Ailing Saudi king hands over to prince

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Diplomatic Editor


King Fahd of Saudi Arabia handed over the reins of power yesterday to his half-brother, Crown Prince Abdullah, in a dynastic reshuffle prompted by his ill-health. The move could signify a subtle change in Saudi Arabia's relations with the West and may cause tension within the royal family.

The King, 73, had a stroke in November. He remains monarch and ''Custodian of the Two Holy Mosques'' at Mecca and Medina, but day-to-day government will be run by the Crown Prince, 71. King Fahd said: "Because we wish to spend some time resting and recuperating ... we entrust you in this decree to take over management of government affairs while we enjoy rest and recuperation.'' Prince Abdullah accepted: ''I shall return to you whenever I find myself in need of guidance from your directives and recommendations.''

King Fahd left hospital on 7 December. A statement referred to a "health emergency" brought on by exhaustion and said: ''All check-ups ... are reassuring and, thank God, he is enjoying health and fitness''. However, American doctors were flown in to treat the King, leading to speculation that his condition was more serious.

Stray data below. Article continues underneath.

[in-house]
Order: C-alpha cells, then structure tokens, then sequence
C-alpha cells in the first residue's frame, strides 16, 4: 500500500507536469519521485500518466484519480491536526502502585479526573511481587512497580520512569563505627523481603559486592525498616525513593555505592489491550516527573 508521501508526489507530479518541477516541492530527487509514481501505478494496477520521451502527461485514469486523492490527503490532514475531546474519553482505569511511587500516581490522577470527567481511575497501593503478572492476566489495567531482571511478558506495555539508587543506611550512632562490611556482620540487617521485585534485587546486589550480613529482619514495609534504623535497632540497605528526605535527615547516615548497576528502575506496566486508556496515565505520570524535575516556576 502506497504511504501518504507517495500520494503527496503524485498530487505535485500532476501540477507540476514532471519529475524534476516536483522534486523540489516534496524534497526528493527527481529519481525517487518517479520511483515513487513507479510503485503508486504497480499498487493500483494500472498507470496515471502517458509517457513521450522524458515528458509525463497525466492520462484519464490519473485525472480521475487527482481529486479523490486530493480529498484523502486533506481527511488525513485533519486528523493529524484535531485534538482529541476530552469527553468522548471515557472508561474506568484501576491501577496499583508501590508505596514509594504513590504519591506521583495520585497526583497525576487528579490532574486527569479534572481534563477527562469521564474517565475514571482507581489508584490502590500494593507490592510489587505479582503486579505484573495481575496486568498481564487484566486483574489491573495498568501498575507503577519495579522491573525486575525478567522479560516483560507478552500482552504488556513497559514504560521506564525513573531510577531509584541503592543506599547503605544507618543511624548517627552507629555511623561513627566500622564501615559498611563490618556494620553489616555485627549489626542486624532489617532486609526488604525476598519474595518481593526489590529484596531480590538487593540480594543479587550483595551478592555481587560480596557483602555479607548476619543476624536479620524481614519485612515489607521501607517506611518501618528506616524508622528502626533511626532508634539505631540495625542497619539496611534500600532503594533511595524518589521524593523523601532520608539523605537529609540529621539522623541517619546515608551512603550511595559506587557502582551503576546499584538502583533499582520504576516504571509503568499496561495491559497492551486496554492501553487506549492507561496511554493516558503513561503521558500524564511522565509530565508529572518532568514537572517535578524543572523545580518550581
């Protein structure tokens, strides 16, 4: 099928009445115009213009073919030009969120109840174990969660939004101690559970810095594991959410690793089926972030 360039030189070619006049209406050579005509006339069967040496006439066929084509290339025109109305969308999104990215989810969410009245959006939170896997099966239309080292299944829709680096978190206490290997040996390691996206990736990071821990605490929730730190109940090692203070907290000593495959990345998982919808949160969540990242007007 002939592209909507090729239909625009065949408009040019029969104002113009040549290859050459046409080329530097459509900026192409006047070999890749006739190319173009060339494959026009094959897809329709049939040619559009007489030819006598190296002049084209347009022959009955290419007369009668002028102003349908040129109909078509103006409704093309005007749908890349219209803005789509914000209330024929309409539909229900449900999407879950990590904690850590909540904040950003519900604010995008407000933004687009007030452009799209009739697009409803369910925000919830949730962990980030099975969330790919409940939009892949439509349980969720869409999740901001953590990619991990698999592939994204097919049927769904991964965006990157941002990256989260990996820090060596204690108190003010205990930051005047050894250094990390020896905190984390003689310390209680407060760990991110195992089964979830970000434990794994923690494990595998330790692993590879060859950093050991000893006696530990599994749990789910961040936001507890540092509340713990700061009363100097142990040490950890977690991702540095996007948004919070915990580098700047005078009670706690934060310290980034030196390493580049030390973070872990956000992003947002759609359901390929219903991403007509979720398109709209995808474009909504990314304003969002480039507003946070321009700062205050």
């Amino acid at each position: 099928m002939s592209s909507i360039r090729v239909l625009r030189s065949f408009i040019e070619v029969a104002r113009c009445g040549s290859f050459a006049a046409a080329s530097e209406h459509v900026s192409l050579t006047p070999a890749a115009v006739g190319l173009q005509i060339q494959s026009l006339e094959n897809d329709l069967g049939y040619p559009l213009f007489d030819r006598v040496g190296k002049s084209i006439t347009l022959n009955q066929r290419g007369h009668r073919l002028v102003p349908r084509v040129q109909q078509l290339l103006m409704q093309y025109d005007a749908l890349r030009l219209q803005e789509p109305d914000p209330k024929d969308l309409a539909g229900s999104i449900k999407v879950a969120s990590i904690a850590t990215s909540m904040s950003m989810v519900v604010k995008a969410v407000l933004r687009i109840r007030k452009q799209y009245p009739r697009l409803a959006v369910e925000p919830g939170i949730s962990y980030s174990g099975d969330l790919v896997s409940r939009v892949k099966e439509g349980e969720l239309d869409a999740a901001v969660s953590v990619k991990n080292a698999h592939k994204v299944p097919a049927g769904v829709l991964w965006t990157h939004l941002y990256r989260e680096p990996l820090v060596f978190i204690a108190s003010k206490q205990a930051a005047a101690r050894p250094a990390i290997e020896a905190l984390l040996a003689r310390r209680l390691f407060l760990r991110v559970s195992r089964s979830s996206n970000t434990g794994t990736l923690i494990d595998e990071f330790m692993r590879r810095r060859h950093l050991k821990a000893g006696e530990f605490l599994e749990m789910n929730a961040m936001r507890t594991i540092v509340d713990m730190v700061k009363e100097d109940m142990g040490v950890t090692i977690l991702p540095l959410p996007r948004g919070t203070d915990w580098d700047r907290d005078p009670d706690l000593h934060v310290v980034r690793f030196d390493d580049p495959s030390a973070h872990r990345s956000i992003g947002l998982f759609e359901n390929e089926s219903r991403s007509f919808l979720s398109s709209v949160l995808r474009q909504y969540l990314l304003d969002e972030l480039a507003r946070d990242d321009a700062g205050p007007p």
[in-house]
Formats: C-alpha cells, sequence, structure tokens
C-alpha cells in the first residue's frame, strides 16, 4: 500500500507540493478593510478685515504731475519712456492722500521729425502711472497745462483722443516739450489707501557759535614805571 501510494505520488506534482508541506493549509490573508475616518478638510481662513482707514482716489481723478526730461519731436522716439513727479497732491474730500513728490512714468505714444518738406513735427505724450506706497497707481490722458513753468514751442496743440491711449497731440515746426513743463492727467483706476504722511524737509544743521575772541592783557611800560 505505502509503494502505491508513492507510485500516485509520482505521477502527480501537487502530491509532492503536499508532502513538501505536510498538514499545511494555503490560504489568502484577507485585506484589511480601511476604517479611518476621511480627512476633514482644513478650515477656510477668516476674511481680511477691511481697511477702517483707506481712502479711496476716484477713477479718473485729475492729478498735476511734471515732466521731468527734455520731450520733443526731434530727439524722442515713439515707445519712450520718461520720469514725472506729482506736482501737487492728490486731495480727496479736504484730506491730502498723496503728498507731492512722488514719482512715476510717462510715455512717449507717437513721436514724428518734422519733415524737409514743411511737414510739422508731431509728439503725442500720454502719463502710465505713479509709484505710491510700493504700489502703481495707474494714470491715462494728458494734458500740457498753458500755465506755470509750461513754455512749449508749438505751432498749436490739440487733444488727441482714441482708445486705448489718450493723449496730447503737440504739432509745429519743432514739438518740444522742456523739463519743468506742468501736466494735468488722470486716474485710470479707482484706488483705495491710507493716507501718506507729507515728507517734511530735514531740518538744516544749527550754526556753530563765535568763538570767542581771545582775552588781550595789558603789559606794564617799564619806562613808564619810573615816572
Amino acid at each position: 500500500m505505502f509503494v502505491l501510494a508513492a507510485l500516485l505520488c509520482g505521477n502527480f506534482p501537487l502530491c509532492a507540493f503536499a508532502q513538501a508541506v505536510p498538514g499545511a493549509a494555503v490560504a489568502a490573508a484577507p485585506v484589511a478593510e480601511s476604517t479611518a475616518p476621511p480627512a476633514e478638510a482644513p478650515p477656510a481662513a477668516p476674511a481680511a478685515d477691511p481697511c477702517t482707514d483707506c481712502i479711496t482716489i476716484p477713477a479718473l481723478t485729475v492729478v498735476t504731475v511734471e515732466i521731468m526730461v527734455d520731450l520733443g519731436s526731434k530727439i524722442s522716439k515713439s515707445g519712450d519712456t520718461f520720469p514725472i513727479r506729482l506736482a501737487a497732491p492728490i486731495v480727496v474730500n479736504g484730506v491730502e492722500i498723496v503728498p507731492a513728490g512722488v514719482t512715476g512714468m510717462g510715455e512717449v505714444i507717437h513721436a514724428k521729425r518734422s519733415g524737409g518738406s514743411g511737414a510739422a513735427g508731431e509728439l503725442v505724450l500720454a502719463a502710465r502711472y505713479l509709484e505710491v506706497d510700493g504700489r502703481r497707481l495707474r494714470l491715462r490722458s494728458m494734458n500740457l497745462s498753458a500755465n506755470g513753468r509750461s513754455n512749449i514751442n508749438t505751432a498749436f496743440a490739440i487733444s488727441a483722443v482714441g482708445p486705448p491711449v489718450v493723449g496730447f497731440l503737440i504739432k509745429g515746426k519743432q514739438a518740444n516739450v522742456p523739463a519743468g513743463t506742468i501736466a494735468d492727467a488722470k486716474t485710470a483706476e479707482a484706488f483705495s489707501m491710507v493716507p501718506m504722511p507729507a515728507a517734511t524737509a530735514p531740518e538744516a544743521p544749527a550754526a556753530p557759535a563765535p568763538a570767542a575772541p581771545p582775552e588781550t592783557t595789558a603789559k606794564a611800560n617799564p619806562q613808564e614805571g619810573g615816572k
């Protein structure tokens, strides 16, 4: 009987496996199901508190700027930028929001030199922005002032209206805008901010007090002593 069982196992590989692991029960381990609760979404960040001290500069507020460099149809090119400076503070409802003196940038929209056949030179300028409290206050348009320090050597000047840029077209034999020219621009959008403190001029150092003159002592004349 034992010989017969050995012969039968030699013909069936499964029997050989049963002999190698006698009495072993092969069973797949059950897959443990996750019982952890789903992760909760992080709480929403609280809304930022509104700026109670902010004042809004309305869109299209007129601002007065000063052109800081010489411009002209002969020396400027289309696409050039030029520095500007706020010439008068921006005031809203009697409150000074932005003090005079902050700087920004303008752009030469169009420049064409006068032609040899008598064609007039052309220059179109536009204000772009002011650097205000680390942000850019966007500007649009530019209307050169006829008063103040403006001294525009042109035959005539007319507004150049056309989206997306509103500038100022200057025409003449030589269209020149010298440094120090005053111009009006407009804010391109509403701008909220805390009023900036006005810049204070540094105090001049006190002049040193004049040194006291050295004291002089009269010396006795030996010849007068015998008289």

Should King Fahd quit the political scene, Saudi Arabia may face much uncertainty. It continues to suffer the economic consequences of low crude-oil prices; fundamentalist opposition to the royal family has emerged and a car-bomb in Riyadh killed five Americans.

Prince Abdullah, who was appointed first deputy prime minister and Crown Prince when King Fahd succeeded his brother, Khaled, in 1982, is considered a traditionalist. He, too, is elderly and unwell, but still a powerful figure. Since King Fahd's illness he has been running the country and commands the National Guard, which oversees internal security. The Riyadh car-bomb was aimed at a National Guard building where American trainers instructed Saudi personnel.

Few details of political debate emerge from the reticent Saudi court, but the Crown Prince is believed to be more conservative than King Fahd on religion and less inclined to take an automatic pro-Western stance on matters of policy.

News of King Fahd's ''rest'' came as the 1996 budget, retaining last year's spending freeze, was released. The 150bn-riyal (pounds 26bn) budget forecasts an 18.5bn riyal deficit, slightly higher than last year's.

A tough traditionalist, page 7

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